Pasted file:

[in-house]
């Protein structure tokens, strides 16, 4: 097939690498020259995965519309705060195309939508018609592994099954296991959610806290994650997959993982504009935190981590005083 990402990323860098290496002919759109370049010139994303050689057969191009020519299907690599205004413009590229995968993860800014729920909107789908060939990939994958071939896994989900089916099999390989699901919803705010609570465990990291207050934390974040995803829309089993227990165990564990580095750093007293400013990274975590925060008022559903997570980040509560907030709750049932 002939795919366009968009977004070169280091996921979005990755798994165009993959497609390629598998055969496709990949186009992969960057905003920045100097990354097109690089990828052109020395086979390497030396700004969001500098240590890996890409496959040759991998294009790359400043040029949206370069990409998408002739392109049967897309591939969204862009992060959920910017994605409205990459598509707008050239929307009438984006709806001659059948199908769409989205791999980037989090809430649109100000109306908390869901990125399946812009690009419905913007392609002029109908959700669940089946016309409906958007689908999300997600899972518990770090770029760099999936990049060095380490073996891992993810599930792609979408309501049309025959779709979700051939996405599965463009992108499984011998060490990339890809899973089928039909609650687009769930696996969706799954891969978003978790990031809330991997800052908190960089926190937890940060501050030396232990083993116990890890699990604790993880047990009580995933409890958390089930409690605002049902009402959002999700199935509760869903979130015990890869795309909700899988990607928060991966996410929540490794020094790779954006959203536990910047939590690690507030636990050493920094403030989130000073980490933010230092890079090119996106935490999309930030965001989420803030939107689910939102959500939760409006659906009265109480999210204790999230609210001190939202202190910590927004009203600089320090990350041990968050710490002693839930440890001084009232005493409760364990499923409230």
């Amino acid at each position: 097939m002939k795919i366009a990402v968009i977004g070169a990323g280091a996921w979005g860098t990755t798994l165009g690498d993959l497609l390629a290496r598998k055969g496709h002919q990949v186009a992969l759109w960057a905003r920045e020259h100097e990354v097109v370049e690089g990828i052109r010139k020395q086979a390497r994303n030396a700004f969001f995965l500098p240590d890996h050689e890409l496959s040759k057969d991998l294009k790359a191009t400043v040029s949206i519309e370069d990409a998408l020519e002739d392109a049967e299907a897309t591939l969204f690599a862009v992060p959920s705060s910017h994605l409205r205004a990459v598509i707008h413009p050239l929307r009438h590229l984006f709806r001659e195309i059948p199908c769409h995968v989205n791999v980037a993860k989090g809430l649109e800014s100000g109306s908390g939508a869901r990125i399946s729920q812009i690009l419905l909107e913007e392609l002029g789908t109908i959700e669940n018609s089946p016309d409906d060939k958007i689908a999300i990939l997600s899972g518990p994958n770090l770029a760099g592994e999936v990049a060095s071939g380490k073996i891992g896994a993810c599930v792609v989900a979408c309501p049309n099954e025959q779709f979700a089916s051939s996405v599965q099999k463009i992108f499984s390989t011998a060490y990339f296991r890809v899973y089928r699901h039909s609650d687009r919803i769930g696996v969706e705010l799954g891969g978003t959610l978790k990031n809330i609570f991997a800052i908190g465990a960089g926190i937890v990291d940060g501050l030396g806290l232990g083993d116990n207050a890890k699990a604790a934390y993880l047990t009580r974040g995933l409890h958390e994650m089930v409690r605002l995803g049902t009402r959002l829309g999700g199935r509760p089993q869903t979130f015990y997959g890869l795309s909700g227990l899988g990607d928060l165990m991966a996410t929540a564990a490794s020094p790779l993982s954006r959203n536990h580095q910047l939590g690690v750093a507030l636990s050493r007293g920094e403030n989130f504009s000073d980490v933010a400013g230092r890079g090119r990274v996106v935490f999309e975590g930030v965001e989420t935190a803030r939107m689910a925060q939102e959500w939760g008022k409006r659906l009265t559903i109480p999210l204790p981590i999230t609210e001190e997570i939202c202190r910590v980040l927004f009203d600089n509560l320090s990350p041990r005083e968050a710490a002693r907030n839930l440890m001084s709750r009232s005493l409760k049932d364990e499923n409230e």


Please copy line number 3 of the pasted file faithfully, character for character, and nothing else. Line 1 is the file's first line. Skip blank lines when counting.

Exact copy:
């Amino acid at each position: 097939m002939k795919i366009a990402v968009i977004g070169a990323g280091a996921w979005g860098t990755t798994l165009g690498d993959l497609l390629a290496r598998k055969g496709h002919q990949v186009a992969l759109w960057a905003r920045e020259h100097e990354v097109v370049e690089g990828i052109r010139k020395q086979a390497r994303n030396a700004f969001f995965l500098p240590d890996h050689e890409l496959s040759k057969d991998l294009k790359a191009t400043v040029s949206i519309e370069d990409a998408l020519e002739d392109a049967e299907a897309t591939l969204f690599a862009v992060p959920s705060s910017h994605l409205r205004a990459v598509i707008h413009p050239l929307r009438h590229l984006f709806r001659e195309i059948p199908c769409h995968v989205n791999v980037a993860k989090g809430l649109e800014s100000g109306s908390g939508a869901r990125i399946s729920q812009i690009l419905l909107e913007e392609l002029g789908t109908i959700e669940n018609s089946p016309d409906d060939k958007i689908a999300i990939l997600s899972g518990p994958n770090l770029a760099g592994e999936v990049a060095s071939g380490k073996i891992g896994a993810c599930v792609v989900a979408c309501p049309n099954e025959q779709f979700a089916s051939s996405v599965q099999k463009i992108f499984s390989t011998a060490y990339f296991r890809v899973y089928r699901h039909s609650d687009r919803i769930g696996v969706e705010l799954g891969g978003t959610l978790k990031n809330i609570f991997a800052i908190g465990a960089g926190i937890v990291d940060g501050l030396g806290l232990g083993d116990n207050a890890k699990a604790a934390y993880l047990t009580r974040g995933l409890h958390e994650m089930v409690r605002l995803g049902t009402r959002l829309g999700g199935r509760p089993q869903t979130f015990y997959g890869l795309s909700g227990l899988g990607d928060l165990m991966a996410t929540a564990a490794s020094p790779l993982s954006r959203n536990h580095q910047l939590g690690v750093a507030l636990s050493r007293g920094e403030n989130f504009s000073d980490v933010a400013g230092r890079g090119r990274v996106v935490f999309e975590g930030v965001e989420t935190a803030r939107m689910a925060q939102e959500w939760g008022k409006r659906l009265t559903i109480p999210l204790p981590i999230t609210e001190e997570i939202c202190r910590v980040l927004f009203d600089n509560l320090s990350p041990r005083e968050a710490a002693r907030n839930l440890m001084s709750r009232s005493l409760k049932d364990e499923n409230e």